How to make the mark

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Those who can read the signs correctly now have an advantage.

(Photo: picture alliance/dpa/New York Stock Exchange via AP)

The stock market week was turbulent. The curbing of the flood of money, inflation and the energy crisis are giving stock market players a hard time. But if Netflix grows less after all the exaggerations we have seen in the stock market, it can only bode well.

Stock markets have been plummeting since the beginning of the year, by as much as ten percent. Yes, it also gives hope. Now, if you’re asking if some unidentified mutant has just taken up residence in my adrenal brain: Let me briefly elaborate on the thought.

The stock markets have been more turbulent for a few weeks now, with tech stocks in particular plummeting, all of which had been doing so wonderfully and insanely well. Apple, just now worth three trillion, suddenly "only still 2.6 trillion. Netflix, Microsoft, Amazon, Meta, Alphabet, the whole Nasdaq 100 – down. So could the Dax, so could the S&P 500. There are always small recoveries, also this week, but the money is shifted, out of stocks, into higher yielding bonds.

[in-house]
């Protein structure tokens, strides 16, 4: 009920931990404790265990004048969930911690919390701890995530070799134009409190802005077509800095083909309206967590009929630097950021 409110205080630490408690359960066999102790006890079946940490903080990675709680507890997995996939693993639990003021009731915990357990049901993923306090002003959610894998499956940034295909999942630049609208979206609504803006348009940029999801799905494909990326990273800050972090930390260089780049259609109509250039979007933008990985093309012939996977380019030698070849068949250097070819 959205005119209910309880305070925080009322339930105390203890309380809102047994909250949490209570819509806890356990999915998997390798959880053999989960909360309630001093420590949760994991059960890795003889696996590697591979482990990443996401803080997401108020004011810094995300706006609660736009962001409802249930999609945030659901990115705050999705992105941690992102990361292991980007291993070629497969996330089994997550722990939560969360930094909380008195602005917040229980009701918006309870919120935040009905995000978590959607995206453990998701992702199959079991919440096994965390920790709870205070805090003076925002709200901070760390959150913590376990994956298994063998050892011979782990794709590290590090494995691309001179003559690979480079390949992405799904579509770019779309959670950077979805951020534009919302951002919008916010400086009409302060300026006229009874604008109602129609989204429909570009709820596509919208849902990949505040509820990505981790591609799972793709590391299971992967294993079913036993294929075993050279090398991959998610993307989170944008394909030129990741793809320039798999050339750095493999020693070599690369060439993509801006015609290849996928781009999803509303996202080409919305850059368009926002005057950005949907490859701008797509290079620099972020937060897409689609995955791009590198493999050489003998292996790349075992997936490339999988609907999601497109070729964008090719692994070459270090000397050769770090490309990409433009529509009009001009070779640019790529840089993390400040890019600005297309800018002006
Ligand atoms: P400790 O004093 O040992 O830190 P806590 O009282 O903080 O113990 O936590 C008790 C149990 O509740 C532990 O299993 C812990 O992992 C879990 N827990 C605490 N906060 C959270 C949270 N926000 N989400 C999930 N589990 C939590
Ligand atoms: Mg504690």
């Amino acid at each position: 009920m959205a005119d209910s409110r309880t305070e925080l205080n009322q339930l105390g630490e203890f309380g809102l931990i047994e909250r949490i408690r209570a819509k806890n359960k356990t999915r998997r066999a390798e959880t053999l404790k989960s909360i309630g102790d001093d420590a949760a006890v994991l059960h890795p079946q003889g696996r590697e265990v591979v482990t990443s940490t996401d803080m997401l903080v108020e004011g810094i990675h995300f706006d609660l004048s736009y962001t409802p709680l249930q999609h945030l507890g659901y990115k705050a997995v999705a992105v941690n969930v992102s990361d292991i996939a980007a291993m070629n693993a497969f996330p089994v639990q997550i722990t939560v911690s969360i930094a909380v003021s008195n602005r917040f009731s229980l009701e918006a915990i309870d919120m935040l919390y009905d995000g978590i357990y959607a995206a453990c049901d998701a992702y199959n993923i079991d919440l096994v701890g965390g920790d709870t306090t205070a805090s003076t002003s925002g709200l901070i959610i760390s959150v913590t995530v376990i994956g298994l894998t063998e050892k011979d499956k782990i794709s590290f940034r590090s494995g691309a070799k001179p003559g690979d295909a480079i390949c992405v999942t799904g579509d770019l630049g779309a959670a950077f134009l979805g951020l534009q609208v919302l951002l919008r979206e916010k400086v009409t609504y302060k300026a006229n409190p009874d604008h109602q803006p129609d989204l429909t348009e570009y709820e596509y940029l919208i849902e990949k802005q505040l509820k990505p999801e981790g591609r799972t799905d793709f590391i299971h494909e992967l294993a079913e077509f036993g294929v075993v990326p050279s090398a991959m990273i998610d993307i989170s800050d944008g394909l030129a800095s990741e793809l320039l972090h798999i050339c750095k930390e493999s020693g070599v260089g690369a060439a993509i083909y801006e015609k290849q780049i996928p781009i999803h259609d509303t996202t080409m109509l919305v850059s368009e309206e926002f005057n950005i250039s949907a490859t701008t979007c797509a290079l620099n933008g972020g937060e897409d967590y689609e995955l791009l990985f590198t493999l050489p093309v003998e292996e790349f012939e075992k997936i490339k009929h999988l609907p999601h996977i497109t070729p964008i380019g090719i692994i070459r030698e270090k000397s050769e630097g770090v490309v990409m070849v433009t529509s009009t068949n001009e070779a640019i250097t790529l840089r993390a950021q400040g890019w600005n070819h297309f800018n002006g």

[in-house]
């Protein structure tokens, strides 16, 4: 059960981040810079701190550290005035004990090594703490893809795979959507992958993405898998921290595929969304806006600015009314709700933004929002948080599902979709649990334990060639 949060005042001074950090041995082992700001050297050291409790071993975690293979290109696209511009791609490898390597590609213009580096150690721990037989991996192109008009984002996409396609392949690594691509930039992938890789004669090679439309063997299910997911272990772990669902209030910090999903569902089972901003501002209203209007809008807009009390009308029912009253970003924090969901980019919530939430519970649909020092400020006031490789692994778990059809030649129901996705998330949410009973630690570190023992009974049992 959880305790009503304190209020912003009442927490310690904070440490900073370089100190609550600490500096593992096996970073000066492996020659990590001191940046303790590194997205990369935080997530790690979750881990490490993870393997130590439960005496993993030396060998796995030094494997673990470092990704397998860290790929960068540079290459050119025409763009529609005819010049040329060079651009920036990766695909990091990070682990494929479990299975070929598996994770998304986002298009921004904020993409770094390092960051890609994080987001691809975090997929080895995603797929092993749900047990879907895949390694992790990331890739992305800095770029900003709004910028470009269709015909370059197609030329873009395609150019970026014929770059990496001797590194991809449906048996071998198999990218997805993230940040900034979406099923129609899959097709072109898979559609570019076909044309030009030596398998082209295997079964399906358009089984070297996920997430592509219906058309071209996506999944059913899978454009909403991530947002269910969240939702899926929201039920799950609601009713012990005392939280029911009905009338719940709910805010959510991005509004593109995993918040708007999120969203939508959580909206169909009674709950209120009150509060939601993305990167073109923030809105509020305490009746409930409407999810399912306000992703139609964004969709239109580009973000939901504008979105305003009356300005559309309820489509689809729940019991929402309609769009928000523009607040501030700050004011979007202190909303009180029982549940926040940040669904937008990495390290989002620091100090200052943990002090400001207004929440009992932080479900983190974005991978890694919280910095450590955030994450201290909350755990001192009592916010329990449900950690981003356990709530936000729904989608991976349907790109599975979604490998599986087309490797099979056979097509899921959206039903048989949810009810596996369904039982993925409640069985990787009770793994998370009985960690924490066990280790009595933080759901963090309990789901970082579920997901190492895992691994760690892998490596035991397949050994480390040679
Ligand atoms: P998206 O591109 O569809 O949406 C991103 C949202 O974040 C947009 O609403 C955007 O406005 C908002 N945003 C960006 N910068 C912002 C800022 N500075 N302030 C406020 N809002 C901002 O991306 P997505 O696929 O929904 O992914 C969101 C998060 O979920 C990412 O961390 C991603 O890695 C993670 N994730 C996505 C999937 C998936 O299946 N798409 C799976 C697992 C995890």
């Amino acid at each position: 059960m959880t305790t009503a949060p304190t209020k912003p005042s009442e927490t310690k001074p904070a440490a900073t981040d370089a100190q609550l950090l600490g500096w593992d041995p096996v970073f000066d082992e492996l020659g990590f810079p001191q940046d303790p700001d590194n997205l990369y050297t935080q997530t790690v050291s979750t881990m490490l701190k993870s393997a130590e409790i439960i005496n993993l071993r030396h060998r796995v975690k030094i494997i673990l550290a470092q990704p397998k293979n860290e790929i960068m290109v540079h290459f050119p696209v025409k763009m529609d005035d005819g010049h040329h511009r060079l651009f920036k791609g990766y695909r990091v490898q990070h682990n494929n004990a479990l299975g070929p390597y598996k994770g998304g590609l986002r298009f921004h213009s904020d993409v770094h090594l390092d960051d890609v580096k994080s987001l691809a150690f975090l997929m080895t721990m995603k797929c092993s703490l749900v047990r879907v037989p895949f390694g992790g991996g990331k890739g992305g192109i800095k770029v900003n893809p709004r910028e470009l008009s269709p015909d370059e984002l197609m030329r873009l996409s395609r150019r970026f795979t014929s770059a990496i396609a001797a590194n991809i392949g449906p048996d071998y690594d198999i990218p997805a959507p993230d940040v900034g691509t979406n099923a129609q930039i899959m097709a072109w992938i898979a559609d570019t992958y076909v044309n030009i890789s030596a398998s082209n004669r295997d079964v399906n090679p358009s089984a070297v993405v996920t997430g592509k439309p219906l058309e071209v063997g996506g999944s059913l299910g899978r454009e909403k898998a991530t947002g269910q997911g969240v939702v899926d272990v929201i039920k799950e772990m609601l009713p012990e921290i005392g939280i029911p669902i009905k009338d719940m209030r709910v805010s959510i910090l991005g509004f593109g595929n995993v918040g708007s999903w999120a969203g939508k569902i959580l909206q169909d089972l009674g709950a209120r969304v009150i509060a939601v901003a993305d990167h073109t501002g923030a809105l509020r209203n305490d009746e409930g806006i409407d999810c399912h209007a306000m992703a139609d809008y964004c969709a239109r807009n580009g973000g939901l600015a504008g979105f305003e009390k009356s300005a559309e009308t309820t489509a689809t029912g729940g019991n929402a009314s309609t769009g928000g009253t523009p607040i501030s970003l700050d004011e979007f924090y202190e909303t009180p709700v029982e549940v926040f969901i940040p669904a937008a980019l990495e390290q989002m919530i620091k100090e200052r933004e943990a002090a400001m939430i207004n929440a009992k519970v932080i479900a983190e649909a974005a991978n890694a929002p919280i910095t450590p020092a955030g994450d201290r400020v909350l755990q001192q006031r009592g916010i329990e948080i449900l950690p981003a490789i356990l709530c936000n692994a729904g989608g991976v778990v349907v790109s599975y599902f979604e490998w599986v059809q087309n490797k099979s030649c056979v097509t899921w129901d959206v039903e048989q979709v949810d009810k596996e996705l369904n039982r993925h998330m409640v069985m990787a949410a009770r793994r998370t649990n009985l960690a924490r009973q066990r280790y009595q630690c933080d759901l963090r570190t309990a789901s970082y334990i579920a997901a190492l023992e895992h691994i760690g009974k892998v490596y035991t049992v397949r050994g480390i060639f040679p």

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The reasons come in staccato: The Ukraine crisis, of course, the high inflation and the associated "interest rate fears". Those fears were at least given a path and corridor on Wednesday: The Fed plans to start raising interest rates in March. Fed Chairman Jerome Powell’s words were clear and unequivocal. He even left open the possibility of raising interest rates at the next meetings, which are held every six weeks or so. What the Fed hasn’t done since 2006. Fed exit navigation in 2022 certainly won’t be easy, any more than navigating through an Omicron wall will be.

However, with the exception of the Ukraine crisis, all these corrections are signs of normalization. Yes, you could say the markets are anticipating and acting out a life we’ve been hoping for for the past two years. Moreover, it has always been clear that we will have to leave the world of limitless cheap money one day. In other words, with Netflix growing less and marathon gawking, maybe we’ll be outdoors or at the movies more again. And if central banks weren’t dumping billions of government bonds onto their balance sheets every month, that might not be so bad either.

Exaggerations and huge bets

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The stock markets had not only recovered since the crash in March 2020, some prices had climbed, others had really exploded. This happened under a few premises: First, that the world would soon get over it and the global economy would start growing again – which it did in 2021. Second, that Corona is permanently changing our lives: more home offices, more online commerce, a life in the digital parallel world in general, from which especially technology companies like Facebook, Netflix and Alphabet, online retailers like Amazon or Zalando, but also Zoom, Slack or TeamViewer are profiting.